In the present case, there appear to be no allocation issues, and Plaintiff's counsel is qualified and competent. First, the allocation is reasonable because the distribution to the class is based on the class members' Weighted Workweek Value, the net settlement amount divided by the product of (a) the total number of Workweeks and (b) the average weighted last effective pay rate. (See Settl. Agr. at 7.) Although Plaintiff Williams seeks a $5,000 service fee for himself which is not available to other class members, the fee appears to be reasonable in light of Plaintiff Williams' efforts on behalf of the class members. See, e.g., In re Mego Fin. Corp. Sec. Litig., 213 F.3d 454, 463 (9th Cir. 2000) (approving $5,000 incentive awards to each of two class representatives). Second, Plaintiff's counsel has extensive experience, having represented plaintiffs and defendants in litigation matters since 1993, including previous participation in complex class actions and employment litigation. (See Coughlin Decl. ¶¶ 40-42.) Accordingly, the adequacy of representation requirement is met in this case.

For the foregoing reasons, Plaintiff has satisfied the prerequisites of Rule 23(a).

B. Rule 23(b)(3) Requirements

In the present case, Plaintiff proposes certification pursuant to Rule 23(b)(3). (See Pl. Mem. of P. & A., at 5.) Rule 23(b)(3) requires the court to find that: (1) "the questions of law or fact common to class members predominate over any questions affecting only individual members," and (2) "a class action is superior to other available methods for fairly and efficiently adjudicating the controversy." These requirements can be labeled the "predominance" and "superiority" requirements.

1. Predominance

The predominance inquiry tests "'whether proposed classes are sufficiently cohesive to warrant adjudication by representation.'" Hanlon, 150 F.3d at 1022 (quoting Amchem Products, Inc. v. Windsor, 521 U.S. 591, 623 (1997)). This analysis requires more than proof of common issues of law or fact. Id. Rather, the common questions must "'present a significant aspect of the case [that] they can be resolved for all members of the class in a single adjudication.'" Id. (citation omitted).

"When the claim is that an employer's policy and practices violated labor law, the key question for class certification is whether there is a consistent employer practice that could be a basis for consistent liability." Kamar v. Radio Shack Corp., 254 F.R.D. 387, 399 (C.D. Cal. 2008). Class certification is usually appropriate where "liability turns on an employer's uniform policy that is uniformly implemented, since in that situation predominance is easily established."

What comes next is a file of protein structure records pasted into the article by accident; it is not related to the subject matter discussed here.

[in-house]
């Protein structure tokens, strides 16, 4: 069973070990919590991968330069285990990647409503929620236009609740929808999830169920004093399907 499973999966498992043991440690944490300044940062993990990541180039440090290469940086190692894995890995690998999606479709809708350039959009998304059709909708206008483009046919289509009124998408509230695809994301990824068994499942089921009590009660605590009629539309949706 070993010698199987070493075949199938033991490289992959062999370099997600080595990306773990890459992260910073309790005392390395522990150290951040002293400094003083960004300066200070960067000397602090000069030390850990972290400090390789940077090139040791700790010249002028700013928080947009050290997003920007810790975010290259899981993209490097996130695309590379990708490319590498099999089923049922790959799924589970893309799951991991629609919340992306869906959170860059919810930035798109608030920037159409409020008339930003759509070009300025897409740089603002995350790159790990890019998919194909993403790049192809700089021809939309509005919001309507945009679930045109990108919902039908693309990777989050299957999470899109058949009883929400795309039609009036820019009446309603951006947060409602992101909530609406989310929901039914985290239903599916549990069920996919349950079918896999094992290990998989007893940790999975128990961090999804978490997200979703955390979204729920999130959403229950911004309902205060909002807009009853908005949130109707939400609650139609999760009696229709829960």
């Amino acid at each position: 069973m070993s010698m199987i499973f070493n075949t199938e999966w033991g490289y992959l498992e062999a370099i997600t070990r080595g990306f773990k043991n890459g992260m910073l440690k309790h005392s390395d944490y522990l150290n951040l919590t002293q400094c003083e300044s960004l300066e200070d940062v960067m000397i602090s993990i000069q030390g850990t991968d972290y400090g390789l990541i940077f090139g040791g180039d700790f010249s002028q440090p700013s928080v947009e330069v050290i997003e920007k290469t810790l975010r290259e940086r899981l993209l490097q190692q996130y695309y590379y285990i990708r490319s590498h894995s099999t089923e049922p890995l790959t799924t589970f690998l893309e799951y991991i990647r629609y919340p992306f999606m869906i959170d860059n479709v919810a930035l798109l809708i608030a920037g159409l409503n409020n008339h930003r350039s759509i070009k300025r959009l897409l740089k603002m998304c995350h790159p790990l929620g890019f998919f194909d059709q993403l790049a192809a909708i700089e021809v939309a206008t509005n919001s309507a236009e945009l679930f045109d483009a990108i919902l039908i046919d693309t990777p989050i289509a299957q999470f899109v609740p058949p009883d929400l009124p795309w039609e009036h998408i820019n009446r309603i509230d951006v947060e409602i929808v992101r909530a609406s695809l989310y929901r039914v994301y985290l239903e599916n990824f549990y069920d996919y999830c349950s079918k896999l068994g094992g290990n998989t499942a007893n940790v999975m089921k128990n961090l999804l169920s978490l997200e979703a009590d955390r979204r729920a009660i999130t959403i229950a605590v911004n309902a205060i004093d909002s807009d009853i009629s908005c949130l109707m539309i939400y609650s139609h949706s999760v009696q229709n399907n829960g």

In similar cases, common claims were found to predominate where a company-wide policy governed how employees spent their time and/or how they were paid. See, e.g., Wright v. Linkus Enterprises, Inc., 259 F.R.D. 468, 473 (E.D. Cal. 2009) (finding predominance, despite minor factual difference between individual class members, where the case involved "alleged policies that required class members to work without compensation, meal and rest periods, and/or reimbursement for expenses"); In re Wells Fargo Home Mortg. Overtime Pay Litig., 527 F. Supp. 2d 1053, 1065-68 (N.D. Cal. 2007) (finding predominance where, as a general matter, the defendant's policy and practice regarding compensation and exemption was uniform for all putative class members).

In the present case, the alleged claims stem from Defendant's uniform treatment of the putative class members employed as managers in Costco's deli, bakery, and meat departments. Specifically, Costco's alleged misclassification practices or policies applied to all salaried employees designated as managers in the specified departments. (FAC ¶ 10(c).) Accordingly, because the class members were subject to these uniform policies, the predominance requirement is met in this case.

2. Superiority

The superiority inquiry requires determination of "whether objectives of the particular class action procedure will be achieved in the particular case." Hanlon, 150 F.3d at 1023 (citation omitted). Notably, the class-action method is considered to be superior if "classwide litigation of common issues will reduce litigation costs and promote greater efficiency." Valentino v. Carter-Wallace, Inc., 97 F.3d 1227, 1234 (9th Cir. 1996) (citation omitted). In the present case, depending on the final number of class members and other costs, class members may recover less than $1,000 each. In light of these relatively small amounts of money, many claims likely could not be successfully asserted individually because, "[e]ven if efficacious, these claims would not only unnecessarily burden the judiciary, but would prove uneconomic for potential plaintiffs." See Hanlon, 150 F.3d at 1023. Accordingly, a class action constitutes a superior method of adjudication.

For the foregoing reasons, Plaintiff has satisfied the requirements of Rule 23(b)(3). Accordingly, the Court GRANTS preliminary certification to the class for the purposes of the proposed settlement. The Court, however, may review this finding at the Final Approval Hearing.

The Settlement